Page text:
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# CP2K
## Summary Version
## Purpose of Benchmark
CP2K is a freely available quantum chemistry and solid-state physics software package that can perform atomistic simulations of solid state, liquid, molecular, periodic, material, crystal, and biological systems.
## Characteristics of Benchmark
CP2K can be used to perform DFT calculations using the QuickStep algorithm. This applies mixed Gaussian and plane waves approaches (such as GPW and GAPW). Supported theory levels include DFTB, LDA, GGA, MP2, RPA, semi-empirical methods (AM1, PM3, PM6, RM1, MNDO, …), and classical force fields (AMBER, CHARMM, …). CP2K can do simulations of molecular dynamics, metadynamics, Monte Carlo, Ehrenfest dynamics, vibrational analysis, core level spectroscopy, energy minimisation, and transition state optimisation using NEB or dimer method.
CP2K is written in Fortran 2008 and can be run in parallel using a combination of multi-threading, MPI, and CUDA. All of CP2K is MPI parallelised, with some additional loops also being OpenMP parallelised. It is therefore most important to take advantage of MPI parallelisation, however running one MPI rank per CPU core often leads to memory shortage. At this point OpenMP threads can be used to utilise all CPU cores without suffering an overly large memory footprint. The optimal ratio between MPI ranks and OpenMP threads depends on the type of simulation and the system in question. CP2K supports CUDA, allowing it to offload some linear algebra operations including sparse matrix multiplications to the GPU through its DBCSR acceleration layer. FFTs can optionally also be offloaded to the GPU. Benefits of GPU offloading may yield improved performance depending on the type of simulation and the system in question.
## Mechanics of Building Benchmark
GNU make and Python 2.x are required for the build process, as are a Fortran 2003 compiler and matching C compiler, e.g. gcc/gfortran (gcc >=4.6 works, later version is recommended).
CP2K can benefit from a number of external libraries for improved performance. It is advised to use vendor-optimized versions of these libraries. If these are not available on your machine, there exist freely available implementations of these libraries including but not limited to those listed below.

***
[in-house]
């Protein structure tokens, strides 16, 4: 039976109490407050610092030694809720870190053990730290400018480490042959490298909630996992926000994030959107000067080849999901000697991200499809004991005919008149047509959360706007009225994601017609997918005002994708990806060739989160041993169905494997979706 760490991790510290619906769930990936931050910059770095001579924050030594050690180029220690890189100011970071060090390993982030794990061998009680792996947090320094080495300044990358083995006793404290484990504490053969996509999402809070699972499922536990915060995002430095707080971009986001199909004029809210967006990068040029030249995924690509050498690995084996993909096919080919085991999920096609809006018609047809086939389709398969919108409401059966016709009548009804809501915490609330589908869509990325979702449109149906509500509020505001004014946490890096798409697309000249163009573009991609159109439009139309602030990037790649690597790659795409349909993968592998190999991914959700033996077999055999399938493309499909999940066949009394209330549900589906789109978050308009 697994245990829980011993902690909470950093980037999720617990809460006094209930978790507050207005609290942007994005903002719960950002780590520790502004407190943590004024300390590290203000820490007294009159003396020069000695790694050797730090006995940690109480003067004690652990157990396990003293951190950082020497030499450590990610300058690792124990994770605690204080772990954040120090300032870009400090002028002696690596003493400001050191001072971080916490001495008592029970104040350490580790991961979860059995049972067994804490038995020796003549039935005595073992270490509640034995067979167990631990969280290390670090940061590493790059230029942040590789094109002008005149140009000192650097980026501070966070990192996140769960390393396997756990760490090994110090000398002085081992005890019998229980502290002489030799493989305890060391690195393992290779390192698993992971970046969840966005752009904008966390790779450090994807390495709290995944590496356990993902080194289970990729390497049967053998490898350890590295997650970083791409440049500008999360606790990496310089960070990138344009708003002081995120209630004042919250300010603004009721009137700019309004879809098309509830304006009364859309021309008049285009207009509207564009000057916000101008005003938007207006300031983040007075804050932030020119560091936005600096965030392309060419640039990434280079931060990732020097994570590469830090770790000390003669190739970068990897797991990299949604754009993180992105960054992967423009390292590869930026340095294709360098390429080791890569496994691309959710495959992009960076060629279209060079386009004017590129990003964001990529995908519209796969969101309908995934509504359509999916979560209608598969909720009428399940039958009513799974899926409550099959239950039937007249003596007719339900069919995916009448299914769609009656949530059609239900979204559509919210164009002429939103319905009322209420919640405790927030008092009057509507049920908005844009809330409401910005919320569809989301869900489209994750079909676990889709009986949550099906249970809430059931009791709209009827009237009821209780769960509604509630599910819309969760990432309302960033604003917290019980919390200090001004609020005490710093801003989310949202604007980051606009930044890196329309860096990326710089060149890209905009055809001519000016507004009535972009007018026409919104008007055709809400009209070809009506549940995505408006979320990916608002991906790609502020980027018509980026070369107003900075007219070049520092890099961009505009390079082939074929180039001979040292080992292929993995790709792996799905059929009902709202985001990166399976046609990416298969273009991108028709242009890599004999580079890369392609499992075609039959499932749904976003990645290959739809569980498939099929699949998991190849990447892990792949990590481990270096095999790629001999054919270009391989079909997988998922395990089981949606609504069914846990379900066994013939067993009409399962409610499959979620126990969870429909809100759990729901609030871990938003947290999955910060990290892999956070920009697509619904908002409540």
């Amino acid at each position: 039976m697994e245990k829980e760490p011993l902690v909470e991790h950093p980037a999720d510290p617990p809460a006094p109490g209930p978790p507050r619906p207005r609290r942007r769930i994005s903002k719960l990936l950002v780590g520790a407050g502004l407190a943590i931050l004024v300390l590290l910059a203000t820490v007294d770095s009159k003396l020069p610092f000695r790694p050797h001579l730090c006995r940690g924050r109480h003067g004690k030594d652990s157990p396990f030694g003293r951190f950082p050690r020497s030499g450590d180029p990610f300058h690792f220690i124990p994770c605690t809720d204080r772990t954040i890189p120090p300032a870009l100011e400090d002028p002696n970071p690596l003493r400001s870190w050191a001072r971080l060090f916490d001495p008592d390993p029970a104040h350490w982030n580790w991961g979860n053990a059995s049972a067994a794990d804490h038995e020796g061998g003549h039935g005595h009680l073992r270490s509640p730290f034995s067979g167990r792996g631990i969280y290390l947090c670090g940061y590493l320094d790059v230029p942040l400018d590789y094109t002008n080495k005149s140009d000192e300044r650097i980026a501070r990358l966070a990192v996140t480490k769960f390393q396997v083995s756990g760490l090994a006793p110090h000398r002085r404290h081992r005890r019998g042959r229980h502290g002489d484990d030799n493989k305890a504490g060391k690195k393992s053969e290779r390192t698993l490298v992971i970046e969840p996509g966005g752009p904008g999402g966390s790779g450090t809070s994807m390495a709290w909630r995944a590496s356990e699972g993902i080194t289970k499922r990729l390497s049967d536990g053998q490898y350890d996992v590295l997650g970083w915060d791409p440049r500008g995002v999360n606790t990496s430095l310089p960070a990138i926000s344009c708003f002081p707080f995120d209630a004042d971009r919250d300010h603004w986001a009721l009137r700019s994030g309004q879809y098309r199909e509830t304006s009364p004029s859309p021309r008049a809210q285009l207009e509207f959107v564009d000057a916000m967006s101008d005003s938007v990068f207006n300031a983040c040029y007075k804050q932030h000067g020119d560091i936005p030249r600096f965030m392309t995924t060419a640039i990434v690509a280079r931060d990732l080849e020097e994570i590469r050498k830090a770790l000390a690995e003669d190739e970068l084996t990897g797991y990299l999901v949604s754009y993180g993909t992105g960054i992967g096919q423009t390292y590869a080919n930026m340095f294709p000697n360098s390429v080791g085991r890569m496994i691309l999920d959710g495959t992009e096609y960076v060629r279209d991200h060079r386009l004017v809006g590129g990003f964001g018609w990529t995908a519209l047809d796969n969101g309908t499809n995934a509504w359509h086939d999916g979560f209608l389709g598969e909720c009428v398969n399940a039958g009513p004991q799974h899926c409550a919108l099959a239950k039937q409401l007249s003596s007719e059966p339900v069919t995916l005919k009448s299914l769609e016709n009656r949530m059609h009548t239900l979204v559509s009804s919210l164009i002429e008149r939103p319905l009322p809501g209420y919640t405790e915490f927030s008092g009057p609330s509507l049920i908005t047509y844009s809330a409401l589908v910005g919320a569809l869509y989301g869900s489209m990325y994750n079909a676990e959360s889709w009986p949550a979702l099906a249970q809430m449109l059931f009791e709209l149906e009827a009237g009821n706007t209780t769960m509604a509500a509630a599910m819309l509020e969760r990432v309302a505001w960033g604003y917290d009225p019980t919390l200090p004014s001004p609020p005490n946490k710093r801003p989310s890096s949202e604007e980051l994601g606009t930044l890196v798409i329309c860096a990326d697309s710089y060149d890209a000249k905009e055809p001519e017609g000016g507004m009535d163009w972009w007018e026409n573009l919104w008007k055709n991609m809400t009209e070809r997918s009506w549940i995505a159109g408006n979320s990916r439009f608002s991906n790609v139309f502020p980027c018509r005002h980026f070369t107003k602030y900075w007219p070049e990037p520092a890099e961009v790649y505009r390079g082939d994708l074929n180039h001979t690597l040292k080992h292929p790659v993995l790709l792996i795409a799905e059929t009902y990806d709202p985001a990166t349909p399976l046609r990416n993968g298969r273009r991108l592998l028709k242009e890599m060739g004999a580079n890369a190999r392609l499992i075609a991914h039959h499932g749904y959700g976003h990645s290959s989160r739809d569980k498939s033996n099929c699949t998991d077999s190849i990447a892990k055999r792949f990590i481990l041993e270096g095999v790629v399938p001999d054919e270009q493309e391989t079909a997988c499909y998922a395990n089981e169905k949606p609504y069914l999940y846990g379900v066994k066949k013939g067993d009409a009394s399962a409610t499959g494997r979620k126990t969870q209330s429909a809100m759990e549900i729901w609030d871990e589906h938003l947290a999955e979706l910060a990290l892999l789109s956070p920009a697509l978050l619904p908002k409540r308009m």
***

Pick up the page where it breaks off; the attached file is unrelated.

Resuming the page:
<!--- (CP2K is built using a Fortran 2003 compiler and matching C compiler such as gfortran/gcc (version 4.6 and above) and compiled with GNU make. CP2K makes use of a variety of different libraries. Some are essential for running in parallel and others may be used to increase the performance. The steps to build CP2K are as follows:) -->
### Download the source code
Download a CP2K release from or follow instructions at to check out the relevant branch of the CP2K GitHub repository.
### Install or locate required libraries
Can be provided from:
netlib : &
MKL : part of the Intel MKL installation
LibSci : installed on Cray platforms
OpenBLAS :
clBLAS :
Can be provided from:
netlib :
MKL : part of the Intel MKL installation
LibSci : installed on Cray platforms
Available from -
The following commands will uncompress and install the LIBINT library required for the UEABS benchmarks:
tar xzf libint-1.1.4
cd libint-1.1.4
./configure CC=cc CXX=CC --prefix=install_path : must not be this directory
make install
Note: The environment variables ``CC`` and ``CXX`` are optional and can be used to specify the C and C++ compilers to use for the build (the example above is configured to use the compiler wrappers ``cc`` and ``CC`` used on Cray systems).
### Install optional libraries
FFTW3 : or provided as an interface by MKL
Libxc :
libgrid : within CP2K distribution - cp2k/tools/autotune_grid
libxsmm :
### Compile CP2K
Before compiling the choice of compilers, the library locations and compilation and linker flags need to be specified. This is done in an arch (architecture) file. Example arch files for a number of common architecture examples can be found inside the ``cp2k/arch`` directory. The names of these files match the pattern architecture.version (e.g., Linux-x86-64-gfortran.sopt). The case "version=psmp" corresponds to the hybrid MPI + OpenMP version that you should build to run the UEABS benchmarks. Machine specific examples can be found in the relevent subdirectory.
In most cases you need to create a custom arch file, either from scratch or by modifying an existing one that roughly fits the cpu type, compiler, and installation paths of libraries on your system. You can also consult, which provides sample arch files as part of the testing reports for some platforms (click on the status field for a platform, and search for 'ARCH-file' in the resulting output).